German Exploration of the Polar World: A History, 1870-1940by David Thomas Murphy
German Exploration of the Polar World is the exciting story of the generations of German polar explorers who braved the perils of the Arctic and Antarctic for themselves and their country. Such intrepid adventurers as Wilhelm Filchner, Erich von Drygalski, and Alfred Wegener are not as well known today as Robert Falcon Scott, Roald Amundsen, Ernest/i>/i>
German Exploration of the Polar World is the exciting story of the generations of German polar explorers who braved the perils of the Arctic and Antarctic for themselves and their country. Such intrepid adventurers as Wilhelm Filchner, Erich von Drygalski, and Alfred Wegener are not as well known today as Robert Falcon Scott, Roald Amundsen, Ernest Shackleton, Robert E. Peary, or Richard E. Byrd, but their bravery and the hardships they faced were equal to those of the more famous polar explorers.
In the half-century prior to World War II, the poles were the last blank spaces on the global map, and they exerted a tremendous pull on national imaginations. Under successive political regimes, the Germans threw themselves into the race for polar glory with an ardor that matched their better-known counterparts bearing English, American, and Norwegian flags. German polar explorers were driven, like their rivals, by a complex web of interlocking motivations. Personal fame, the romance of the unknown, and the advancement of science were important considerations, but public pressure, political and military concerns, and visions of immense, untapped wealth at the poles also spurred the explorers.
As historian David Thomas Murphy shows, Germany's repeated encounters with the polar world left an indelible impression upon the German public, government, and scientific community. Reports on the polar landscape, flora, and fauna enhanced Germany's appreciation of the global environment. Accounts of the indigenous peoples of the Arctic, accurate or fantastic, permanently shaped German notions of culture and civilization. The final, failed attempt by the Nazis to extend German political power to the earth's ends revealed the limits of any country's ability to reshape the globe politically or militarily.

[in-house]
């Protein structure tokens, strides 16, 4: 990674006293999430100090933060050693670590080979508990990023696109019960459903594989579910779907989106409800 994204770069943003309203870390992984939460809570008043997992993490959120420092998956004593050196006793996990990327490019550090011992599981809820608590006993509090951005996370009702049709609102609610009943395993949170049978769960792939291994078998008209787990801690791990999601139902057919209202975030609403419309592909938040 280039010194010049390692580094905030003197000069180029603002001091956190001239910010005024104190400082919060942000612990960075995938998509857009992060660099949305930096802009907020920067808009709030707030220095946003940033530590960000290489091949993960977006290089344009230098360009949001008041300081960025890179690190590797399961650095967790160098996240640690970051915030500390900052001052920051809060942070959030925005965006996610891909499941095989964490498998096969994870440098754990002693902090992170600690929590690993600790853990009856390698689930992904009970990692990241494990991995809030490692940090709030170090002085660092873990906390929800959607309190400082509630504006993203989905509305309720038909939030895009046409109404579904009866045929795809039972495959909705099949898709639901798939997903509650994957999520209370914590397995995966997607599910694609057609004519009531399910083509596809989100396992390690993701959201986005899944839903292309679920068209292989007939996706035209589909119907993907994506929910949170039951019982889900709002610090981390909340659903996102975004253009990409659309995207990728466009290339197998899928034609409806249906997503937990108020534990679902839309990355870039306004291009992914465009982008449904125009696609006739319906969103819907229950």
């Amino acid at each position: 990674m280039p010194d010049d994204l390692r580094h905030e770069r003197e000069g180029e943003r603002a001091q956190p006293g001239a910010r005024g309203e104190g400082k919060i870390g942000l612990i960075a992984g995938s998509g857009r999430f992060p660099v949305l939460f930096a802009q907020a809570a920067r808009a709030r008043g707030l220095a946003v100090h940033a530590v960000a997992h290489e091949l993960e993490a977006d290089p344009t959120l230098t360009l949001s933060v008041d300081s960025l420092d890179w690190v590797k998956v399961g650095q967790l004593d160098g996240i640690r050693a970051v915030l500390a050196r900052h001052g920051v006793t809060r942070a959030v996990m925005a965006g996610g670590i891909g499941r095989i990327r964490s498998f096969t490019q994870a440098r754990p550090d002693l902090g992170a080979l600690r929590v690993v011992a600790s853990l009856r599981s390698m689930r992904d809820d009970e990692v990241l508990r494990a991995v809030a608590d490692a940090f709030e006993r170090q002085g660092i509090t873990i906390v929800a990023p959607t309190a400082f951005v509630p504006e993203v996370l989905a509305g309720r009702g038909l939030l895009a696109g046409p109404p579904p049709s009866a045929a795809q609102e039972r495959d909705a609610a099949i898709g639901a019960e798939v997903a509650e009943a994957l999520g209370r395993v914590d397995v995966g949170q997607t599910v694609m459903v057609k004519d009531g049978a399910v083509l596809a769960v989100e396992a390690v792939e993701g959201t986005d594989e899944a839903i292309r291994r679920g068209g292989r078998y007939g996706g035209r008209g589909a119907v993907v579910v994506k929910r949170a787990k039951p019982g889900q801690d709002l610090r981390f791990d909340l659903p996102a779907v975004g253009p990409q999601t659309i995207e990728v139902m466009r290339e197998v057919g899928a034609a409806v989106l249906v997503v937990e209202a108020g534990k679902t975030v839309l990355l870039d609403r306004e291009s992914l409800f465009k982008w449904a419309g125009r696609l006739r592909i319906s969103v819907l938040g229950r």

“Throughout his discussions, Murphy displays an enviable ability to vary his scales of scrutiny, ranging seamlessly from the minutiae of hull dimensions, propeller specifications, and expedition provisioning, to the societal contexts of academic and commercial support for exploration. This makes for an exquisite blend. . . . German Exploration of the Polar World: a History, 1870-1940 is an attempt to examine polar exploration from a multi-dimensional perspective. In my opinion, it is only this perspective that can make clear the institutional and cultural and scientific fundamentals that have driven high-risk endeavors to the ends of the earth and it is regrettable that so few texts adopt this viewpoint. This book stands as an exemplar of how it should be done.”—Roger Balm, Terrae Incognitae
“Murphy’s writing is lively, and the fascinating stories of adventure and survival on the ice support his contention that the heroes of German polar endeavors deserve to be known alongside their British, American, and Scandinavian counterparts.”—Karen Oslund, Isis
“Murphy’s study illustrates that there is much to be gleaned, particularly about the intellectual and social assumptions of the sponsoring nations, from the detailed examination of Arctic and Antarctic exploration.”—Ken Coates, Canadian Journal of History
- University of Nebraska Press
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- 6.40(w) x 9.10(h) x 1.00(d)
Meet the Author
David Thomas Murphy is an associate professor of history and political science at Anderson University. He is the author of The Heroic Earth: Geopolitical Thought in Weimar Germany, 1918–1933.
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